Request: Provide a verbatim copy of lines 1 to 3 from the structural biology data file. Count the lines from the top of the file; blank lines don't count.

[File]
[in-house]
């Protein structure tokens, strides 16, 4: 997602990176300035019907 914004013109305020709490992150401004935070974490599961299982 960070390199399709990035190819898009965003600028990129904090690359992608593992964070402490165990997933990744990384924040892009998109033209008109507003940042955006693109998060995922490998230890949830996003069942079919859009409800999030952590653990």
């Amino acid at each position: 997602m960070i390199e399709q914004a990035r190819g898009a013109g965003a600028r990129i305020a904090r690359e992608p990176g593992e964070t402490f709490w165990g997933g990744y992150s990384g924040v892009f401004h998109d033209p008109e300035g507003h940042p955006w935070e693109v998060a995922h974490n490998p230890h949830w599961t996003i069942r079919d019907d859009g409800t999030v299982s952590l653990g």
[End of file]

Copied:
[in-house]
């Protein structure tokens, strides 16, 4: 997602990176300035019907 914004013109305020709490992150401004935070974490599961299982 960070390199399709990035190819898009965003600028990129904090690359992608593992964070402490165990997933990744990384924040892009998109033209008109507003940042955006693109998060995922490998230890949830996003069942079919859009409800999030952590653990």
């Amino acid at each position: 997602m960070i390199e399709q914004a990035r190819g898009a013109g965003a600028r990129i305020a904090r690359e992608p990176g593992e964070t402490f709490w165990g997933g990744y992150s990384g924040v892009f401004h998109d033209p008109e300035g507003h940042p955006w935070e693109v998060a995922h974490n490998p230890h949830w599961t996003i069942r079919d019907d859009g409800t999030v299982s952590l653990g």